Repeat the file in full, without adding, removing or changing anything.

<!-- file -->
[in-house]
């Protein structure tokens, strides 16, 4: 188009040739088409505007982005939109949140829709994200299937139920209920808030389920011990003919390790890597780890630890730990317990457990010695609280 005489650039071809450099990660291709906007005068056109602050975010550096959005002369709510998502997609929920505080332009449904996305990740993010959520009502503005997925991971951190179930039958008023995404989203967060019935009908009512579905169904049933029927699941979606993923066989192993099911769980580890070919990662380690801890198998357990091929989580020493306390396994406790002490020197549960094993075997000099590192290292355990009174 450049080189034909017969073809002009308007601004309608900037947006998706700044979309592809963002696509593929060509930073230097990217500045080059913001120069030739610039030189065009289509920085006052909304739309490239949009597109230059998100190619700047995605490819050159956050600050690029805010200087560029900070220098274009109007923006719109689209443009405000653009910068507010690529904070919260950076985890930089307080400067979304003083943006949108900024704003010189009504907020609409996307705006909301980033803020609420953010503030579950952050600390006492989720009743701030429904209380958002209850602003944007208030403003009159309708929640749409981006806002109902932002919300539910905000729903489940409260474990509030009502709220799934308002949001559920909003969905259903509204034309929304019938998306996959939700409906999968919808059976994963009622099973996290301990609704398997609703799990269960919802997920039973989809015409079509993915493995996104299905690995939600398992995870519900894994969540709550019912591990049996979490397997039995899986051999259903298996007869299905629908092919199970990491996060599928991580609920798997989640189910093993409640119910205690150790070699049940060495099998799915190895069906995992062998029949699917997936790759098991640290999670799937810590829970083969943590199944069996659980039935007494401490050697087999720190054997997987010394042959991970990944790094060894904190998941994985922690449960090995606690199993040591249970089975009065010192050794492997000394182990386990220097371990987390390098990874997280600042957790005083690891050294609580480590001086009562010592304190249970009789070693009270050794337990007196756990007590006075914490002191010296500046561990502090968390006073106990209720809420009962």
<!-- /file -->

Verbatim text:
[in-house]
């Protein structure tokens, strides 16, 4: 188009040739088409505007982005939109949140829709994200299937139920209920808030389920011990003919390790890597780890630890730990317990457990010695609280 005489650039071809450099990660291709906007005068056109602050975010550096959005002369709510998502997609929920505080332009449904996305990740993010959520009502503005997925991971951190179930039958008023995404989203967060019935009908009512579905169904049933029927699941979606993923066989192993099911769980580890070919990662380690801890198998357990091929989580020493306390396994406790002490020197549960094993075997000099590192290292355990009174 450049080189034909017969073809002009308007601004309608900037947006998706700044979309592809963002696509593929060509930073230097990217500045080059913001120069030739610039030189065009289509920085006052909304739309490239949009597109230059998100190619700047995605490819050159956050600050690029805010200087560029900070220098274009109007923006719109689209443009405000653009910068507010690529904070919260950076985890930089307080400067979304003083943006949108900024704003010189009504907020609409996307705006909301980033803020609420953010503030579950952050600390006492989720009743701030429904209380958002209850602003944007208030403003009159309708929640749409981006806002109902932002919300539910905000729903489940409260474990509030009502709220799934308002949001559920909003969905259903509204034309929304019938998306996959939700409906999968919808059976994963009622099973996290301990609704398997609703799990269960919802997920039973989809015409079509993915493995996104299905690995939600398992995870519900894994969540709550019912591990049996979490397997039995899986051999259903298996007869299905629908092919199970990491996060599928991580609920798997989640189910093993409640119910205690150790070699049940060495099998799915190895069906995992062998029949699917997936790759098991640290999670799937810590829970083969943590199944069996659980039935007494401490050697087999720190054997997987010394042959991970990944790094060894904190998941994985922690449960090995606690199993040591249970089975009065010192050794492997000394182990386990220097371990987390390098990874997280600042957790005083690891050294609580480590001086009562010592304190249970009789070693009270050794337990007196756990007590006075914490002191010296500046561990502090968390006073106990209720809420009962």